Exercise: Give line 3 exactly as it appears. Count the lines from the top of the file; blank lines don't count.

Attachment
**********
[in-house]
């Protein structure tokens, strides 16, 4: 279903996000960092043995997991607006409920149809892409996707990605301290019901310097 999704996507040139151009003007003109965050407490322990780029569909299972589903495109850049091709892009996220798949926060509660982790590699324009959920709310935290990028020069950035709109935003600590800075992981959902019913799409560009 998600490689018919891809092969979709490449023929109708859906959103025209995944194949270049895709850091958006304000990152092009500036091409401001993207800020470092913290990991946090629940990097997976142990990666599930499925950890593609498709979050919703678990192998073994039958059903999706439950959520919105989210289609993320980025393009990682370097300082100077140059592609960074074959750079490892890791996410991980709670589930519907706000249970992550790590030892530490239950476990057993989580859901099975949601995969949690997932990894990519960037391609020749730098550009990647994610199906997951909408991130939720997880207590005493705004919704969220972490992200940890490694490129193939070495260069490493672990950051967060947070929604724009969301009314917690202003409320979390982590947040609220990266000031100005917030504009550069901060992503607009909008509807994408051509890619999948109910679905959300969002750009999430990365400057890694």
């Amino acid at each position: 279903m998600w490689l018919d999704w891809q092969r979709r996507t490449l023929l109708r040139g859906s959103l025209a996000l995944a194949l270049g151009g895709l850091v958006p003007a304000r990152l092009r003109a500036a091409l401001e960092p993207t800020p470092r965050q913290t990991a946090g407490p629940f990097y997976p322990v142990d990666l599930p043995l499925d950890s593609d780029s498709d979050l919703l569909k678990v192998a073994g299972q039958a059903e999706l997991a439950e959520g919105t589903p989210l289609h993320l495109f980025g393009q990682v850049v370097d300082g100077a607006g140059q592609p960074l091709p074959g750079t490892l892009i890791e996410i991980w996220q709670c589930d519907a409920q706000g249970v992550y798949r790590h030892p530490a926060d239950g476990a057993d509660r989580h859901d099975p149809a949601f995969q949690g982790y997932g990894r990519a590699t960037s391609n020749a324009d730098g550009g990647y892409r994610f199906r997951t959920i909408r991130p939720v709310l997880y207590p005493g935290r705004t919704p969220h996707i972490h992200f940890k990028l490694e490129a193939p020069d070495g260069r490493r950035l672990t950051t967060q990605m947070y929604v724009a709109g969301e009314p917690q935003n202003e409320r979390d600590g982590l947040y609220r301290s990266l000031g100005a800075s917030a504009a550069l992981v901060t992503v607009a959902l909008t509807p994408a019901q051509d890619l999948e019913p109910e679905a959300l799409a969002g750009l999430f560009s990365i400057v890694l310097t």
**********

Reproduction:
């Amino acid at each position: 279903m998600w490689l018919d999704w891809q092969r979709r996507t490449l023929l109708r040139g859906s959103l025209a996000l995944a194949l270049g151009g895709l850091v958006p003007a304000r990152l092009r003109a500036a091409l401001e960092p993207t800020p470092r965050q913290t990991a946090g407490p629940f990097y997976p322990v142990d990666l599930p043995l499925d950890s593609d780029s498709d979050l919703l569909k678990v192998a073994g299972q039958a059903e999706l997991a439950e959520g919105t589903p989210l289609h993320l495109f980025g393009q990682v850049v370097d300082g100077a607006g140059q592609p960074l091709p074959g750079t490892l892009i890791e996410i991980w996220q709670c589930d519907a409920q706000g249970v992550y798949r790590h030892p530490a926060d239950g476990a057993d509660r989580h859901d099975p149809a949601f995969q949690g982790y997932g990894r990519a590699t960037s391609n020749a324009d730098g550009g990647y892409r994610f199906r997951t959920i909408r991130p939720v709310l997880y207590p005493g935290r705004t919704p969220h996707i972490h992200f940890k990028l490694e490129a193939p020069d070495g260069r490493r950035l672990t950051t967060q990605m947070y929604v724009a709109g969301e009314p917690q935003n202003e409320r979390d600590g982590l947040y609220r301290s990266l000031g100005a800075s917030a504009a550069l992981v901060t992503v607009a959902l909008t509807p994408a019901q051509d890619l999948e019913p109910e679905a959300l799409a969002g750009l999430f560009s990365i400057v890694l310097t």